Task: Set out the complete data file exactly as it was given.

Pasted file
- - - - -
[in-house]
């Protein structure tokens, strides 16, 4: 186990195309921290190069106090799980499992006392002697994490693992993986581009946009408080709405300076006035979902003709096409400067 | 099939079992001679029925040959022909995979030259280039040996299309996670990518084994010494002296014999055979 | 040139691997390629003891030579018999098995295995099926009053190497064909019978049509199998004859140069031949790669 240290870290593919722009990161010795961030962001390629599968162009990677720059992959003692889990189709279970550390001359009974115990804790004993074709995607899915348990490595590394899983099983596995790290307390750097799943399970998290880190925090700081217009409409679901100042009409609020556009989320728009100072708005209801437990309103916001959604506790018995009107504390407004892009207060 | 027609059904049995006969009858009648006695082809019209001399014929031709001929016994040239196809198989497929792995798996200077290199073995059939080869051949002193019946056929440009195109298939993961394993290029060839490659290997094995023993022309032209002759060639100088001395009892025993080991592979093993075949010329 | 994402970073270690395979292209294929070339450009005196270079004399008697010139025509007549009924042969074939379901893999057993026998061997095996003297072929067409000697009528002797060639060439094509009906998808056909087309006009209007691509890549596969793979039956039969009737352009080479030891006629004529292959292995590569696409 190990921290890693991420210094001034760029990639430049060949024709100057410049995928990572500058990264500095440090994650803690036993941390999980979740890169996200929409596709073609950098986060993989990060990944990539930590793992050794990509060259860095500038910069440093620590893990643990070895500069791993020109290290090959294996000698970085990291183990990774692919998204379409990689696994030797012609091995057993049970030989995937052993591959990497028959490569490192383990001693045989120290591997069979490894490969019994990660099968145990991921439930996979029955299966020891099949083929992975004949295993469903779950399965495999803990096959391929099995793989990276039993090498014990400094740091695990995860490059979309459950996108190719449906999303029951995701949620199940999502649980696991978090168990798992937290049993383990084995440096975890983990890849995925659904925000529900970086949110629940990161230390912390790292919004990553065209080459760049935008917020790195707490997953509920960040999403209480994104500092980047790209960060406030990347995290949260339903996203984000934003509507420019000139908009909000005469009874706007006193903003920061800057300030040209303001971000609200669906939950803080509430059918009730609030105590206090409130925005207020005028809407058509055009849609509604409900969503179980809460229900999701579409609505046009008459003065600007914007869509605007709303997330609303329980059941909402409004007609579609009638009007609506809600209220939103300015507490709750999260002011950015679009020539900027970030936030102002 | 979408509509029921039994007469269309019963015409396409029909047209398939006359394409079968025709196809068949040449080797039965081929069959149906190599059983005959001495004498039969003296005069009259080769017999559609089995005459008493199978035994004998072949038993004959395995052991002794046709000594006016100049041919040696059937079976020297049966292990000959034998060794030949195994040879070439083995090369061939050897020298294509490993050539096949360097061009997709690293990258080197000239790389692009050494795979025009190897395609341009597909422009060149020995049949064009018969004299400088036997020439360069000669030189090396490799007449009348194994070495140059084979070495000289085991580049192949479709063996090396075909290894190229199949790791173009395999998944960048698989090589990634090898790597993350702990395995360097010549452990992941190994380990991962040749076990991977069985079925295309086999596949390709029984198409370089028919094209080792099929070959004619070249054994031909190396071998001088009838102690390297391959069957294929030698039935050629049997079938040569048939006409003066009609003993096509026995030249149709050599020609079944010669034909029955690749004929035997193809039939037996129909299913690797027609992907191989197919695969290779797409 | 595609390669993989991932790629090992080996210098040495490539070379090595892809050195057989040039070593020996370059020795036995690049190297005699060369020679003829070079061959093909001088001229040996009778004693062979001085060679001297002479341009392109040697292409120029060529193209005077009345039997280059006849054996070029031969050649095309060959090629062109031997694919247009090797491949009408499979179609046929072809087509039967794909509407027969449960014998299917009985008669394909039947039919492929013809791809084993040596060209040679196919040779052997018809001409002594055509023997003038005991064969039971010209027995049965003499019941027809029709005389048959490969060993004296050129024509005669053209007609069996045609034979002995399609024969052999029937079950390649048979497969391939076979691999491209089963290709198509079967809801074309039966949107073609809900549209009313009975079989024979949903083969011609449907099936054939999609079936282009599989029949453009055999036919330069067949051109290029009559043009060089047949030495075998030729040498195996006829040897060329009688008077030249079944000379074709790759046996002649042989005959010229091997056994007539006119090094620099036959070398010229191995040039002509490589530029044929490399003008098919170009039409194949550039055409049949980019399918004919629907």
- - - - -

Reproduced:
[in-house]
């Protein structure tokens, strides 16, 4: 186990195309921290190069106090799980499992006392002697994490693992993986581009946009408080709405300076006035979902003709096409400067 | 099939079992001679029925040959022909995979030259280039040996299309996670990518084994010494002296014999055979 | 040139691997390629003891030579018999098995295995099926009053190497064909019978049509199998004859140069031949790669 240290870290593919722009990161010795961030962001390629599968162009990677720059992959003692889990189709279970550390001359009974115990804790004993074709995607899915348990490595590394899983099983596995790290307390750097799943399970998290880190925090700081217009409409679901100042009409609020556009989320728009100072708005209801437990309103916001959604506790018995009107504390407004892009207060 | 027609059904049995006969009858009648006695082809019209001399014929031709001929016994040239196809198989497929792995798996200077290199073995059939080869051949002193019946056929440009195109298939993961394993290029060839490659290997094995023993022309032209002759060639100088001395009892025993080991592979093993075949010329 | 994402970073270690395979292209294929070339450009005196270079004399008697010139025509007549009924042969074939379901893999057993026998061997095996003297072929067409000697009528002797060639060439094509009906998808056909087309006009209007691509890549596969793979039956039969009737352009080479030891006629004529292959292995590569696409 190990921290890693991420210094001034760029990639430049060949024709100057410049995928990572500058990264500095440090994650803690036993941390999980979740890169996200929409596709073609950098986060993989990060990944990539930590793992050794990509060259860095500038910069440093620590893990643990070895500069791993020109290290090959294996000698970085990291183990990774692919998204379409990689696994030797012609091995057993049970030989995937052993591959990497028959490569490192383990001693045989120290591997069979490894490969019994990660099968145990991921439930996979029955299966020891099949083929992975004949295993469903779950399965495999803990096959391929099995793989990276039993090498014990400094740091695990995860490059979309459950996108190719449906999303029951995701949620199940999502649980696991978090168990798992937290049993383990084995440096975890983990890849995925659904925000529900970086949110629940990161230390912390790292919004990553065209080459760049935008917020790195707490997953509920960040999403209480994104500092980047790209960060406030990347995290949260339903996203984000934003509507420019000139908009909000005469009874706007006193903003920061800057300030040209303001971000609200669906939950803080509430059918009730609030105590206090409130925005207020005028809407058509055009849609509604409900969503179980809460229900999701579409609505046009008459003065600007914007869509605007709303997330609303329980059941909402409004007609579609009638009007609506809600209220939103300015507490709750999260002011950015679009020539900027970030936030102002 | 979408509509029921039994007469269309019963015409396409029909047209398939006359394409079968025709196809068949040449080797039965081929069959149906190599059983005959001495004498039969003296005069009259080769017999559609089995005459008493199978035994004998072949038993004959395995052991002794046709000594006016100049041919040696059937079976020297049966292990000959034998060794030949195994040879070439083995090369061939050897020298294509490993050539096949360097061009997709690293990258080197000239790389692009050494795979025009190897395609341009597909422009060149020995049949064009018969004299400088036997020439360069000669030189090396490799007449009348194994070495140059084979070495000289085991580049192949479709063996090396075909290894190229199949790791173009395999998944960048698989090589990634090898790597993350702990395995360097010549452990992941190994380990991962040749076990991977069985079925295309086999596949390709029984198409370089028919094209080792099929070959004619070249054994031909190396071998001088009838102690390297391959069957294929030698039935050629049997079938040569048939006409003066009609003993096509026995030249149709050599020609079944010669034909029955690749004929035997193809039939037996129909299913690797027609992907191989197919695969290779797409 | 595609390669993989991932790629090992080996210098040495490539070379090595892809050195057989040039070593020996370059020795036995690049190297005699060369020679003829070079061959093909001088001229040996009778004693062979001085060679001297002479341009392109040697292409120029060529193209005077009345039997280059006849054996070029031969050649095309060959090629062109031997694919247009090797491949009408499979179609046929072809087509039967794909509407027969449960014998299917009985008669394909039947039919492929013809791809084993040596060209040679196919040779052997018809001409002594055509023997003038005991064969039971010209027995049965003499019941027809029709005389048959490969060993004296050129024509005669053209007609069996045609034979002995399609024969052999029937079950390649048979497969391939076979691999491209089963290709198509079967809801074309039966949107073609809900549209009313009975079989024979949903083969011609449907099936054939999609079936282009599989029949453009055999036919330069067949051109290029009559043009060089047949030495075998030729040498195996006829040897060329009688008077030249079944000379074709790759046996002649042989005959010229091997056994007539006119090094620099036959070398010229191995040039002509490589530029044929490399003008098919170009039409194949550039055409049949980019399918004919629907």